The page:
WHEN IN ROME
Documenting my travels across the globe
Japan, I love you. I spent almost three weeks in this beautiful country and as I finish writing these next few blog posts in the airport on the way home, I am sad to say goodbye. I kept notes while I traveled the country, but waited until now to compile my thoughts. Enjoy the next series of posts on my time in Japan.
Before landing in Tokyo, I mentally prepared myself for the inevitable feeling of being overwhelmed. It’s a common feeling when arriving in a foreign country, one that I’ve experienced many times over the years. But something funny happened. I didn’t feel overwhelmed. Despite this being my first time in Japan (let alone Asia, if you don’t count Dubai) and being completely alone, I felt giddy with excitement. Although, my heart definitely raced when I had to purchase a bus ticket and check into my hotel without knowing any useful Japanese, the only time I felt that overwhelming sensation was when I was in Tokyo Station trying to simultaneously find a vegan ramen restaurant while buying a train ticket. Turns out the ramen place was inside the station and, in retrospect, not that difficult to find! By the way, the restaurant is called T’s TanTan and it’s a fantastic place for vegan ramen, but I digress. I am very pleased with how far I’ve come with travel. I am now at the point where I felt more excitement than anything in a country that is nothing like my own.
It certainly helps that Japan is one of the safest countries in the world and the Japanese are known for being very respectful. My first night, I walked around alone exploring the area outside my hotel and I felt completely safe — safer than I do walking around some American cities during the daytime. And my Japanese roommate was even kind enough to offer me fresh fruit since I had just gotten off my flight and hadn’t eaten yet. The first of many kind gestures I would receive from the Japanese.
The Japanese culture is one of a kind. The Japanese bow when saying thank you (arigato gozaimasu). They do not talk on the phone when riding public transportation. In fact, they hardly make any noise in public, especially when commuting. Only rarely have I seen two or more Japanese people walking together and talking unless it’s a crowded and touristy shopping area. In homes, hotels, and some restaurants, they take their shoes off and wear slippers. When they are sick, they wear medical masks to help prevent the spread of infection. But my favorite custom is when receiving anything — specifically cash — they use two hands. I am genuinely going to miss extending both hands out too receive change and lightly bowing my head in thanks. There is something so polite and delightful about it.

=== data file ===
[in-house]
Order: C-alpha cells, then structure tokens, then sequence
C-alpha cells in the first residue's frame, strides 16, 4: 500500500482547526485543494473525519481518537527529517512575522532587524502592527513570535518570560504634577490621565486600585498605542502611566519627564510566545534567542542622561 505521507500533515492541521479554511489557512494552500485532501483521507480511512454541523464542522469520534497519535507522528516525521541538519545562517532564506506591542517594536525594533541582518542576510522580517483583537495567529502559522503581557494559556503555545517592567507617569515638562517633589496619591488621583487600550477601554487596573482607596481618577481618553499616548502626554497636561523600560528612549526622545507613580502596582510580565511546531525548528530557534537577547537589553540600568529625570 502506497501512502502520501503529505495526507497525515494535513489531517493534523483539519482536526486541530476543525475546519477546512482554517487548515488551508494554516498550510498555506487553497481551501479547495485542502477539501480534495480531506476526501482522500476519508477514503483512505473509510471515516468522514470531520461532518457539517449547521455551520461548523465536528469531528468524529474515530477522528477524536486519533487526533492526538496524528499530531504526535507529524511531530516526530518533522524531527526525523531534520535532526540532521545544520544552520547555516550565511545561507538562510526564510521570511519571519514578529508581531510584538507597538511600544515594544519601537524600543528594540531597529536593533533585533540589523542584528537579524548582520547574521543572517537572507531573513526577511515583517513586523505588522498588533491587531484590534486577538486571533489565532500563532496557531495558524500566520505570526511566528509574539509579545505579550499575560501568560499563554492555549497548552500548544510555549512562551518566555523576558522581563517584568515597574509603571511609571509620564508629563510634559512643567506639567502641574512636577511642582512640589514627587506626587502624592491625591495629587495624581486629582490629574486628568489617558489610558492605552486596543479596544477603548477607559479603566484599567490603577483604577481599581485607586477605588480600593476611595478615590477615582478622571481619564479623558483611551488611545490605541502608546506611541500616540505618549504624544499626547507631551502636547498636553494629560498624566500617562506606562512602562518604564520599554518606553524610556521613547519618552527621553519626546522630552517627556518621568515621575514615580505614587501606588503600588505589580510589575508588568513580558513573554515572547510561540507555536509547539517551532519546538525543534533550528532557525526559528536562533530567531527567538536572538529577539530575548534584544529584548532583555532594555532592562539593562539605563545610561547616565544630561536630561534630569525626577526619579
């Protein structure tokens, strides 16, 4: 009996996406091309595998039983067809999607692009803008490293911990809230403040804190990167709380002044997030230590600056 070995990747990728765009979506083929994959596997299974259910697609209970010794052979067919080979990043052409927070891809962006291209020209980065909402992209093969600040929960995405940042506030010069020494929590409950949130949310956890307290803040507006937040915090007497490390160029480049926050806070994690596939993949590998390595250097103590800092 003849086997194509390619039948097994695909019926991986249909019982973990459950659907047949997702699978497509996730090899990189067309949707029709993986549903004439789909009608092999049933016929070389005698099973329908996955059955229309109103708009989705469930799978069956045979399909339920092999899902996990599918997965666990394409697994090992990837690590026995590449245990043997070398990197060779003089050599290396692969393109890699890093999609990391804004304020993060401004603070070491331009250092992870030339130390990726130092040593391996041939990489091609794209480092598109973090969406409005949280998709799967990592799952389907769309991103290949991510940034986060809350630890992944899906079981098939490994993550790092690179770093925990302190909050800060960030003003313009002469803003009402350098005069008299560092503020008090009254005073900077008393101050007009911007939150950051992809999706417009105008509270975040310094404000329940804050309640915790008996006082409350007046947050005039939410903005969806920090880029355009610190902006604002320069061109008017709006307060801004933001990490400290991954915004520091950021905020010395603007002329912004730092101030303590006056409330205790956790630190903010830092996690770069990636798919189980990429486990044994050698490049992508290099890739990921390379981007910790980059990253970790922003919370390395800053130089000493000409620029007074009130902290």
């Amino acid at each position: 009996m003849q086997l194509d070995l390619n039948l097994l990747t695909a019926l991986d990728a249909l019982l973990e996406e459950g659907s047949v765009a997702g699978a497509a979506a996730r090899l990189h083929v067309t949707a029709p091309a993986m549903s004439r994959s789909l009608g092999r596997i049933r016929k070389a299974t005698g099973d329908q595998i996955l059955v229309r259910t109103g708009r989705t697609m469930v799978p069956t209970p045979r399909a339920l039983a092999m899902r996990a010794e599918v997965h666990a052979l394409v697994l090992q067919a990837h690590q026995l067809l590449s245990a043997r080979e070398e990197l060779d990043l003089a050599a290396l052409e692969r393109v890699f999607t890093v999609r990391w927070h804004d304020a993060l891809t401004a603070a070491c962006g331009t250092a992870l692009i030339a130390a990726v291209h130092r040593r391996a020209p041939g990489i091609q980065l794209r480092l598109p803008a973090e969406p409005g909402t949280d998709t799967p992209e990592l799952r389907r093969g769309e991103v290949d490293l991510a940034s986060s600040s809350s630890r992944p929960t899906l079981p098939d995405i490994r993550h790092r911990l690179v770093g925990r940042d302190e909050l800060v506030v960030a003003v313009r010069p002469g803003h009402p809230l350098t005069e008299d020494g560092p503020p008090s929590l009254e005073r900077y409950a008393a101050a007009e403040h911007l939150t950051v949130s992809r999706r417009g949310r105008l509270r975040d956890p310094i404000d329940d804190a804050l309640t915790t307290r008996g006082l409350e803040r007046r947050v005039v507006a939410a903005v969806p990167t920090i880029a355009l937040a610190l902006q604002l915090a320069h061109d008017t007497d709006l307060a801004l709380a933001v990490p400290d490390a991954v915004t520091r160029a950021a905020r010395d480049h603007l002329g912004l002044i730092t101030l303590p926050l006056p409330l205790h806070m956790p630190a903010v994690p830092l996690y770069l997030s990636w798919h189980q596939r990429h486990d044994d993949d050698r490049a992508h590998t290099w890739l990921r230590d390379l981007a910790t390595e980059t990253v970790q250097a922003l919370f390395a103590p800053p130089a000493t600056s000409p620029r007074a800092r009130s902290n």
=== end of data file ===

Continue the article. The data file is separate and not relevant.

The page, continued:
Let’s not forget, the Japanese are also very trustworthy. I never once was worried about my belongings being stolen or being cheated by anyone — which too often happens to tourists. There were literally times that I left my bag unattended in public places because I knew no one would touch it. One time, in a huge park in the middle of Tokyo, I dropped my phone in a highly trafficked pathway. Despite not realizing I dropped my phone for five to ten minutes, it was still right where it fell untouched. The Japanese even leave their bikes unlocked and unattended all throughout Tokyo. I even saw a man in Tokyo Station run after another to return cash he had dropped.
The city Tokyo is like a giant, adult amusement park. The downtown neighborhoods are filled with lights and sounds coming from all directions. The advertisements are completely unique and — to a Westerner — feel almost a bit insane. They often involve song and dance, animated characters, and overly expressive actors. The consumerism in Japan is on another level, with endless amounts of stores and tiny trinkets for purchase. And if there is one thing I’ve learned from Tokyo, it’s that you are never too old for cartoons and things normally reserved for children in Western culture. Tokyo even has a neighborhood dedicated to Japanese pop culture called Akihabara. I walked around a ten-story high store, Akiba Radio Kaikan, in this district that was filled to the brim with anime and manga collector's items.
Tokyo's transportation system is extensive and prompt. There are trains and buses that will take you anywhere — including day trips outside the city into the mountains in less than two hours and bullet trains that zip past mountains to go all over the country. There are vending machines that serve cold and hot drinks — yes, hot drinks! On every block, there is a convenience store with not only cheap and edible food, but actually quite delicious. I had many meals at convenience stores. My favorite was Lawsons, but Family Mart and 7-Eleven are also good. I found it fascinating to observe such a traditional culture juxtaposed with some of the most modern products and technologies in the world.